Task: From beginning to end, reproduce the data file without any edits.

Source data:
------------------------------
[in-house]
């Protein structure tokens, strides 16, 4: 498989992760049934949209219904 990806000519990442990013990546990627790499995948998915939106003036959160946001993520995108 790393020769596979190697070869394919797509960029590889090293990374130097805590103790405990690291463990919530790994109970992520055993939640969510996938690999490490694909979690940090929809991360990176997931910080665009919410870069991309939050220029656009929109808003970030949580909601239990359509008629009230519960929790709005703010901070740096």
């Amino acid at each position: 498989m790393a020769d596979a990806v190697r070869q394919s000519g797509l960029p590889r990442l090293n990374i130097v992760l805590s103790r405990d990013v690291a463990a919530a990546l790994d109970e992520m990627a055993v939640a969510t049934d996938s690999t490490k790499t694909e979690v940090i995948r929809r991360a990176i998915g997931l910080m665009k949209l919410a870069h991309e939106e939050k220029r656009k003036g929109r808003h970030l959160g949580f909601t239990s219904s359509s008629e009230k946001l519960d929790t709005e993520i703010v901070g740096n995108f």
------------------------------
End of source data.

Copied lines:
[in-house]
């Protein structure tokens, strides 16, 4: 498989992760049934949209219904 990806000519990442990013990546990627790499995948998915939106003036959160946001993520995108 790393020769596979190697070869394919797509960029590889090293990374130097805590103790405990690291463990919530790994109970992520055993939640969510996938690999490490694909979690940090929809991360990176997931910080665009919410870069991309939050220029656009929109808003970030949580909601239990359509008629009230519960929790709005703010901070740096």
């Amino acid at each position: 498989m790393a020769d596979a990806v190697r070869q394919s000519g797509l960029p590889r990442l090293n990374i130097v992760l805590s103790r405990d990013v690291a463990a919530a990546l790994d109970e992520m990627a055993v939640a969510t049934d996938s690999t490490k790499t694909e979690v940090i995948r929809r991360a990176i998915g997931l910080m665009k949209l919410a870069h991309e939106e939050k220029r656009k003036g929109r808003h970030l959160g949580f909601t239990s219904s359509s008629e009230k946001l519960d929790t709005e993520i703010v901070g740096n995108f």